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DALE v. KELLEY

December 6, 1995

MARY DALE, Plaintiff,
v.
WILLIAM J. KELLEY, Individually and in his Official Capacity as Assistant District Attorney for the County of Livingston, CHARLES J. DiPASQUALE, Individually and in his Official Capacity as Chief of the Mount Morris Police Department, COUNTY OF LIVINGSTON, and VILLAGE OF MT. MORRIS, Defendants.



The opinion of the court was delivered by: LARIMER

 BACKGROUND

 Plaintiff, Mary Dale ("Dale"), commenced this action pursuant to 42 U.S.C. § 1983 against defendants William J. Kelley ("Kelley"), an Assistant District Attorney for Livingston County; Charles J. DiPasquale ("DiPasquale"), Chief of the Village of Mount Morris Police Department; the Village of Mount Morris ("the Village"); and Livingston County ("the County"). Plaintiff claims that she was subject to false arrest and malicious prosecution for perjury as a result of testimony she gave at a felony hearing conducted in Mount Morris Village Court on June 16, 1993.

 Before the Court are the parties' cross-motions for summary judgment. Plaintiff has moved for summary judgment only on the issue of liability against Kelley and DiPasquale.

 Defendants have moved for summary judgment claiming that Kelley and DiPasquale have absolute immunity from suit, or in the alternative, that Kelley has qualified immunity. Additionally, defendants contend that the Village and the County are not vicariously liable for the conduct of DiPasquale and Kelley.

 FACTS

 The essential facts are not in dispute. Plaintiff owned a bar, the B & B Grill ("the bar"), located in Mount Morris, Livingston County, New York. Plaintiff has a son, Deforrest Henry Dale, nicknamed "J.R." ("J.R."). On June 14, 1993 at approximately 1:00 a.m., J.R. was arrested in the basement of the bar after closing time by the Mount Morris police and was charged with third-degree burglary.

 The following day, plaintiff appeared at the Mount Morris Police Department and was served with a subpoena compelling her to testify at J.R.'s felony hearing on June 16. On June 16 plaintiff appeared at J.R.'s hearing, which was held at the Village Court of Mount Morris. Kelley presented the state's case against J.R., and DiPasquale acted as court officer.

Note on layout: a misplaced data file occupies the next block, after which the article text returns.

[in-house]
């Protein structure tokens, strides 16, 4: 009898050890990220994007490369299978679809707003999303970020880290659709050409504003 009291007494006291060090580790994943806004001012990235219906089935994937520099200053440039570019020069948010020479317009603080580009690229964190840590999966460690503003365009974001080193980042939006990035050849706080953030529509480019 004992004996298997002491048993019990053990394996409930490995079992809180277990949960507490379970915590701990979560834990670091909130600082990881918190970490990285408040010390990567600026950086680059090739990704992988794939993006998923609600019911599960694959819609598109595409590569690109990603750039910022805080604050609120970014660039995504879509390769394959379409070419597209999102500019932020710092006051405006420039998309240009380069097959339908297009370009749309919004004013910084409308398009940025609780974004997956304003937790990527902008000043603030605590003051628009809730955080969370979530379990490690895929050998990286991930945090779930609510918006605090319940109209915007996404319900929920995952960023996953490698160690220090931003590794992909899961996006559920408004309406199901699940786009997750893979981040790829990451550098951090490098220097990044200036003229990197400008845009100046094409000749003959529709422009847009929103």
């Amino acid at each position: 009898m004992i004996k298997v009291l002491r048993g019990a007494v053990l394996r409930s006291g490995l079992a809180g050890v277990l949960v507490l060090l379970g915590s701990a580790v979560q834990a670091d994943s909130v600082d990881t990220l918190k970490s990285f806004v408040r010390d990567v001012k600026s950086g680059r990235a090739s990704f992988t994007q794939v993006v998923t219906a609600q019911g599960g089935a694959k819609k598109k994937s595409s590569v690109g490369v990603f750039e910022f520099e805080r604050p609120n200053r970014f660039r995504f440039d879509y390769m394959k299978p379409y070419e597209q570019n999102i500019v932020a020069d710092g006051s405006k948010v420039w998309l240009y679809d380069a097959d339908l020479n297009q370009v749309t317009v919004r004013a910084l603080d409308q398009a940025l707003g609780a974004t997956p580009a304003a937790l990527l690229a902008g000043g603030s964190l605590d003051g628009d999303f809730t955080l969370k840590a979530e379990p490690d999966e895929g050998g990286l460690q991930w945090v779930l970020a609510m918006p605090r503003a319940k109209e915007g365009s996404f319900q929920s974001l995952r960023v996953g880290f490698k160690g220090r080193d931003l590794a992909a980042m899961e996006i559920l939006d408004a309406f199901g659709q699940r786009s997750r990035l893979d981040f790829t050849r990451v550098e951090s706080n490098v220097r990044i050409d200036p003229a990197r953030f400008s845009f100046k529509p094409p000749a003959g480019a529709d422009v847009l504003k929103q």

One of the issues that Kelley attempted to prove during the hearing was that J.R. did not have permission to be in the bar after closing time. To establish this, Kelley called as witnesses two bartenders and a Mount Morris police officer who participated in J.R.'s arrest.

 Tracy Calkins, a bartender, testified that she had been given instructions that J.R. "was not allowed to be in there after I locked the doors." Transcript of Felony Hearing ("Tr.") at 8. Calkins was not asked, however, who had given her those instructions.

 Likewise, Laurie Sawdey, another bartender, testified that J.R. "was allowed in the bar but not after closing." Tr. at 12. During Sawdey's testimony, Kelley attempted to establish that plaintiff was the one who had given Sawdey instructions regarding J.R. However, after the court sustained a hearsay objection, Sawdey was only able to testify as to what "the policy" was with regard to J.R., without attributing that policy to any particular person.

 Sergeant Patrick Moran of the Mount Morris Police Department also testified. Over a hearsay objection, he stated that he learned from a conversation with plaintiff that J.R. was not allowed in the bar after closing time. Tr. at 39.

 Before calling plaintiff to testify, Kelley escorted her outside of the courtroom and spoke to her. The substance of the conversation is in some dispute. Kelley returned to the courtroom and called plaintiff as a witness.

 Plaintiff testified that she had never told Calkins that J.R. was not allowed in the bar after closing. Tr. at 44. Plaintiff also stated that she had told Sawdey, the other bartender, that she "would prefer him [J.R.] not to be [in the bar after closing] but I changed my mind." Tr. at 45. As to Moran, plaintiff testified that she could not remember what she had told him, because she had spoken to him on the phone after she had been roused from sleep. She did remember telling Moran that she would be down the following day to speak with him, but that she would not press charges. Tr. at 45-46.

 On cross-examination, plaintiff specifically stated that J.R. had her permission to be in the bar at the time of the incident for which he was arrested. Tr. at 49.

 Immediately after plaintiff finished testifying, Kelley directed DiPasquale to take plaintiff into custody. DiPasquale responded, "For what?" Kelley answered, "The charge will be perjury in the first degree."